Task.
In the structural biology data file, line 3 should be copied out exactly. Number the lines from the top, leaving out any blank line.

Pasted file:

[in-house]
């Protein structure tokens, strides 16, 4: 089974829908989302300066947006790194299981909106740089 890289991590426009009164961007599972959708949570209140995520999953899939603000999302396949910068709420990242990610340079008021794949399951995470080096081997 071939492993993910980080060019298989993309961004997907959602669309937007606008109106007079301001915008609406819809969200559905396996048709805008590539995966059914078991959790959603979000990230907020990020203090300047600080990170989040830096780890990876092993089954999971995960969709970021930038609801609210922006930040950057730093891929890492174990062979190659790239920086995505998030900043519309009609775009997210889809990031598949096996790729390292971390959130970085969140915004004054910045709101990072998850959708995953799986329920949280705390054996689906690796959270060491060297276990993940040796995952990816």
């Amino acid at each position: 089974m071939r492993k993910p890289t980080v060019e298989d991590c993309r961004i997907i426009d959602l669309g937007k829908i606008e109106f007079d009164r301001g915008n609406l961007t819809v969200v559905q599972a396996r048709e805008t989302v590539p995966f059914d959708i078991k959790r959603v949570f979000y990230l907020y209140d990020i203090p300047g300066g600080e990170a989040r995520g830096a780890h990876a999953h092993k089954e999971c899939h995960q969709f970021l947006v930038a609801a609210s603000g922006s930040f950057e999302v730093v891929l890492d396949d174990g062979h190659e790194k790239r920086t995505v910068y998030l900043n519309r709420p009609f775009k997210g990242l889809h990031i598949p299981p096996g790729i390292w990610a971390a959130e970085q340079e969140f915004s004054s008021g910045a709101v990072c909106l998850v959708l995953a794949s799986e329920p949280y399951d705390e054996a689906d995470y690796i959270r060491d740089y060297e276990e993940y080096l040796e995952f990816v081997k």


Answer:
């Amino acid at each position: 089974m071939r492993k993910p890289t980080v060019e298989d991590c993309r961004i997907i426009d959602l669309g937007k829908i606008e109106f007079d009164r301001g915008n609406l961007t819809v969200v559905q599972a396996r048709e805008t989302v590539p995966f059914d959708i078991k959790r959603v949570f979000y990230l907020y209140d990020i203090p300047g300066g600080e990170a989040r995520g830096a780890h990876a999953h092993k089954e999971c899939h995960q969709f970021l947006v930038a609801a609210s603000g922006s930040f950057e999302v730093v891929l890492d396949d174990g062979h190659e790194k790239r920086t995505v910068y998030l900043n519309r709420p009609f775009k997210g990242l889809h990031i598949p299981p096996g790729i390292w990610a971390a959130e970085q340079e969140f915004s004054s008021g910045a709101v990072c909106l998850v959708l995953a794949s799986e329920p949280y399951d705390e054996a689906d995470y690796i959270r060491d740089y060297e276990e993940y080096l040796e995952f990816v081997k």